• Most foreigners have a very limited knowledge of Estonia, since good national branding filters the negative layers (age and gender gap, social exclusion, tensions between ethnic Russians and Estonians, a fifth of the population in poverty, etc.);
• Vike-Freiberga is, perhaps alongside former President Lennart Meri, the most prominent Baltic tribune ever. It’s impressive how she uses her skills as a former Psychologist;
• The dialogues and exchange of impressions amongst “Estonia’s friends” have a multiplying effect.
Of course, all this can seem extremely subjective and too rosy. Most visitors would feel pleased to be hosted in Steinbock House by Mr. Ansip, and to have lunch in Kadriorg Palace with Mr. and Mrs. Ilves on the 20th August, a rather symbolic date for Estonia. That's why I reserve the last paragraphs for some concrete hints. Not an easy thing to do: if one lives here, one understands better where propaganda and national branding end and where harsh daily reality starts.
Anyway, some of my not-so-modest suggestions for the near future of Estonia:
• Prepare for globalization using curious-minded and well-travelled Estonian youth: the Erasmus generation can be the best ambassador of Estonia to the world;
• Since there is a potential patriot in every Estonian, award them an official mission: increase their grants and create a programme where they can promote the country;
• Start solving the gender gap, a big shame for a Nordic nation that is making hopeless Estonian young women leave the country;
• It's time to move on from Skype’s example: something fresh and new is sorely needed;
• Why are Estonians still turning their back on Finland, which was recently considered by “Newsweek” as the best country in the world to live? Get closer is essential, these two nations could start speaking with a single voice more often, it's a positive connotation for Estonia;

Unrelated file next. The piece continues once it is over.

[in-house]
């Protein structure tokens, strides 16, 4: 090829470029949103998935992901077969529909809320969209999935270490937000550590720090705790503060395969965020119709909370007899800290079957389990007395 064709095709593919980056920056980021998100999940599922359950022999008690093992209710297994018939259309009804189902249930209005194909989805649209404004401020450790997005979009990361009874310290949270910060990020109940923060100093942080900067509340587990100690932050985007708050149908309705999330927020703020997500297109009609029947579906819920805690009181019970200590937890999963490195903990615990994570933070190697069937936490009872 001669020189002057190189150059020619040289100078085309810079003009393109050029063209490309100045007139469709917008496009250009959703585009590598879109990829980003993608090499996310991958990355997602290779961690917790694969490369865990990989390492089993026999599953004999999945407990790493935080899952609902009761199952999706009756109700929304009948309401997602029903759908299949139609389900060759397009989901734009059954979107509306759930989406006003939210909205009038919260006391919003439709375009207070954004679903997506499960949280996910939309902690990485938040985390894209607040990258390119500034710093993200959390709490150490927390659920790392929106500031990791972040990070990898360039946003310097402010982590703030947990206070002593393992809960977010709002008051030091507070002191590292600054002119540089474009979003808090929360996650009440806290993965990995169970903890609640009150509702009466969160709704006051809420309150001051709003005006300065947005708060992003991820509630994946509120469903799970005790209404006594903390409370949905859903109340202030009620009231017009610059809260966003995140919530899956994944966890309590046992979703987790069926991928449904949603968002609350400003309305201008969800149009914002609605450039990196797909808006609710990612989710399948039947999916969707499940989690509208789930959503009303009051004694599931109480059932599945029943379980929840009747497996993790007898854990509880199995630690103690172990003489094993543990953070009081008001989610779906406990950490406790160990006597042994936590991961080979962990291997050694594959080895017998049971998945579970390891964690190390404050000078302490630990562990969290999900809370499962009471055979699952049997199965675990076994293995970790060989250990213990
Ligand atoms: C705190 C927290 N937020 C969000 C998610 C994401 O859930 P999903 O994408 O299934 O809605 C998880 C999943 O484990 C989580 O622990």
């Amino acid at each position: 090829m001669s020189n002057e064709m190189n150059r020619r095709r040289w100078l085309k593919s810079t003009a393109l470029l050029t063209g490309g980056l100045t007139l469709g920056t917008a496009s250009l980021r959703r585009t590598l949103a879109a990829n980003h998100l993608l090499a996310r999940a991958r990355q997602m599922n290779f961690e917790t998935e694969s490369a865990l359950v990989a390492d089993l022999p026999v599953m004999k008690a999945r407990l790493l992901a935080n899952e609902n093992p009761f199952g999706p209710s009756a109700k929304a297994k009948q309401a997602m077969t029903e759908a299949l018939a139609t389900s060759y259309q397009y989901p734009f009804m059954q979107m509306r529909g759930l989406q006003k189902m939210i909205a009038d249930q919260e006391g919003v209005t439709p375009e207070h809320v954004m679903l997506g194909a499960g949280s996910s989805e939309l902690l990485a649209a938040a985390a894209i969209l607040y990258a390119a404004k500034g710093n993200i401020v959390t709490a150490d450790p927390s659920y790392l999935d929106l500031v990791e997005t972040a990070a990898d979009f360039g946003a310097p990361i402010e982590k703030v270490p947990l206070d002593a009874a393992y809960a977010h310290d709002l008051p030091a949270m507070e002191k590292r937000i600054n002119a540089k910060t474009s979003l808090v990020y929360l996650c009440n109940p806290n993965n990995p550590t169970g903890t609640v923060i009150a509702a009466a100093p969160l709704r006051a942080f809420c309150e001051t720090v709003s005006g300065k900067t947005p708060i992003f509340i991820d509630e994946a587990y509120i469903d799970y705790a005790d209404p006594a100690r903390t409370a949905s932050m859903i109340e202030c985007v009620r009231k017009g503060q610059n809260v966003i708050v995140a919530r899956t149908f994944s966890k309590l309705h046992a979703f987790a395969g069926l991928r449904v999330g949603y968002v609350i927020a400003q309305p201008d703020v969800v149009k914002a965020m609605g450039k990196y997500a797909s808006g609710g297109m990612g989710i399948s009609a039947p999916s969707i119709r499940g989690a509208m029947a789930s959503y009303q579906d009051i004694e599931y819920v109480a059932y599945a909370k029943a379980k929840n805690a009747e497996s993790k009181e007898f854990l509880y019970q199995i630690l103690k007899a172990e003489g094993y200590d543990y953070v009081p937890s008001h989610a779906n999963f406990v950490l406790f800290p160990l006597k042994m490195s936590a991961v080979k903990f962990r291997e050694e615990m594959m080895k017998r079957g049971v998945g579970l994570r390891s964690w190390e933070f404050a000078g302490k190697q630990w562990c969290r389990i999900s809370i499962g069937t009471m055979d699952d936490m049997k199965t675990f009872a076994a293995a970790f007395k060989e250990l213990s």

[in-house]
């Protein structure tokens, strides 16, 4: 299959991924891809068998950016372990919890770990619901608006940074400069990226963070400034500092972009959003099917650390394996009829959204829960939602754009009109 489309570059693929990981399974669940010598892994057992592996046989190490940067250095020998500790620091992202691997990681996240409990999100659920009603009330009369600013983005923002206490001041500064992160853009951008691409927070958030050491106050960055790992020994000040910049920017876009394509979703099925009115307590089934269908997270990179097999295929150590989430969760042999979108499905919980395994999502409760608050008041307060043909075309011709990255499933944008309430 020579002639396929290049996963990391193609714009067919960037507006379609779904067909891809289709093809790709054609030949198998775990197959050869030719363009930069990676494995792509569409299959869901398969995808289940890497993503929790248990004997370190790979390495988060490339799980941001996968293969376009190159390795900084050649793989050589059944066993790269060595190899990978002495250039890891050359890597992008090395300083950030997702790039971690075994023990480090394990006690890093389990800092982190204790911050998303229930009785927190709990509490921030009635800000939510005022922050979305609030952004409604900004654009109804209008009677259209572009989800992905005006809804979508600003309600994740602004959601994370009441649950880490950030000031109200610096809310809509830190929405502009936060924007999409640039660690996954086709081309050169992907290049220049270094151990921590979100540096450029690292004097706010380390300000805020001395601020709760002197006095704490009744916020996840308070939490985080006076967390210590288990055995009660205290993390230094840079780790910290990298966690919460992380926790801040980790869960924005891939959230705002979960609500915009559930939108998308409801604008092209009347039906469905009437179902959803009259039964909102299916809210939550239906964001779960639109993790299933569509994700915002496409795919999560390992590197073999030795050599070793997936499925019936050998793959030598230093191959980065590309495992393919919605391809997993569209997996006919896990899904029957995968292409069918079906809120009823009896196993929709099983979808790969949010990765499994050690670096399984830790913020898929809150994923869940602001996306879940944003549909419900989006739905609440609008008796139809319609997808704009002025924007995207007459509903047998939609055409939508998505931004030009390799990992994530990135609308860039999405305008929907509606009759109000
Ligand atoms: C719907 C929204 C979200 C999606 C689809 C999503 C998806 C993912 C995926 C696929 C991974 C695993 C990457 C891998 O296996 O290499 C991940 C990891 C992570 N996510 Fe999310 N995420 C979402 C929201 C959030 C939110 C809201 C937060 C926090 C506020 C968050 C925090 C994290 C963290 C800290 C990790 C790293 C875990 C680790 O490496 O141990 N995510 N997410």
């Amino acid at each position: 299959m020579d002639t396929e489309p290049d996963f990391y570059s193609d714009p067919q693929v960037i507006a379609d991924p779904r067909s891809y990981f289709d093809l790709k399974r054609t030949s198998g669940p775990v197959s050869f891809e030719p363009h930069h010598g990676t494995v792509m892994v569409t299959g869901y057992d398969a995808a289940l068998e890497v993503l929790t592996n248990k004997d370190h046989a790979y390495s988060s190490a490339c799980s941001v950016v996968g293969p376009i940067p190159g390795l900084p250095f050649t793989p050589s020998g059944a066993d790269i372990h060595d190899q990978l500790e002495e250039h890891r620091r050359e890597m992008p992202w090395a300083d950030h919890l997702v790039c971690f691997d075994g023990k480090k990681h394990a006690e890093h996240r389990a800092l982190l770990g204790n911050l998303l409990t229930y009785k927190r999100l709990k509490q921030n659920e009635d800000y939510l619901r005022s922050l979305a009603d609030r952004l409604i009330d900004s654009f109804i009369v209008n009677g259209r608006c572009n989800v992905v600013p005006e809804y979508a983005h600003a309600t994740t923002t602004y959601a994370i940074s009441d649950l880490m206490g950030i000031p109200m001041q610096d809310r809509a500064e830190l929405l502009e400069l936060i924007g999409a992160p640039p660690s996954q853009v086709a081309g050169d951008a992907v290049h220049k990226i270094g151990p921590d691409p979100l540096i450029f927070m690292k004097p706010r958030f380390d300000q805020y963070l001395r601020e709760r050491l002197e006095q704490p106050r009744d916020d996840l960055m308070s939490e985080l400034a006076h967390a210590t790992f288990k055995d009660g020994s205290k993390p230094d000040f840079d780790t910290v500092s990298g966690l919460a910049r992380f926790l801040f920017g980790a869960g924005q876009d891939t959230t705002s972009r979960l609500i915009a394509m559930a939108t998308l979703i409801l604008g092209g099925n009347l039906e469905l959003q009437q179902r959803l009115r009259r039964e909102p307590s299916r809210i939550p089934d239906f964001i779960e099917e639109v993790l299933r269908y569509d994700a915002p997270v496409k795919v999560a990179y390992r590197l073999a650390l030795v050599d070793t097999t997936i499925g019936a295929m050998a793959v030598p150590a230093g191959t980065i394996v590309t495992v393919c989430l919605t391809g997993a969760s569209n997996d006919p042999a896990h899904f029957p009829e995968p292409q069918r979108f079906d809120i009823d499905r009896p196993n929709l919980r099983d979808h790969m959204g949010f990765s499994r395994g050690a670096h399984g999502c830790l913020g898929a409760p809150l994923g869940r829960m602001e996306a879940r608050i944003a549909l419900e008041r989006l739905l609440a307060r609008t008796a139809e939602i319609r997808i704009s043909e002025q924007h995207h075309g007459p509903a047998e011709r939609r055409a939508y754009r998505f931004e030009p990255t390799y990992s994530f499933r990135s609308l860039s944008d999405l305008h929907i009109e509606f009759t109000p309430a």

• Europe is saturated. Ride on Finland’s current Asiafication process and make Estonia also a hub to Asia;
• Estonian Air should differentiate and launch an intercontinental network in order to send a global sign about Estonian priorities and connectivity. One flight per week would be enough, since we also need symbolism. For instance: Tbilisi (Georgia is a pet country), Singapore (a good case-study for Estonia), Bangalore (IT exchange), Shanghai (an icon of Asian emergence), Tokyo (it's essential to be connected to post-modernity cutting-edge practices, in addition to Japanese fashion and tourism industries), New York (a direct connection to USA) and Toronto (a concrete sign for the Estonian diaspora);
• Keep this meeting: it was organized in a way that just the ones who feel something for Estonia want to attend;
Small countries tend to be very delicate ecosystems where resources are limited. The one-shot theory usually prevails and we all know Estonia can't afford to miss stupid bullets. Nevertheless, paralysis and fear would be much worse. What did I like best in the event? Seeing how Estonia is deciding to attack the future.
More importantly: by integrating those aliens who, for either a very concrete or metaphysical reason, believe in this country.
terça-feira, 24 de agosto de 2010
Tinha aveia para o negócio.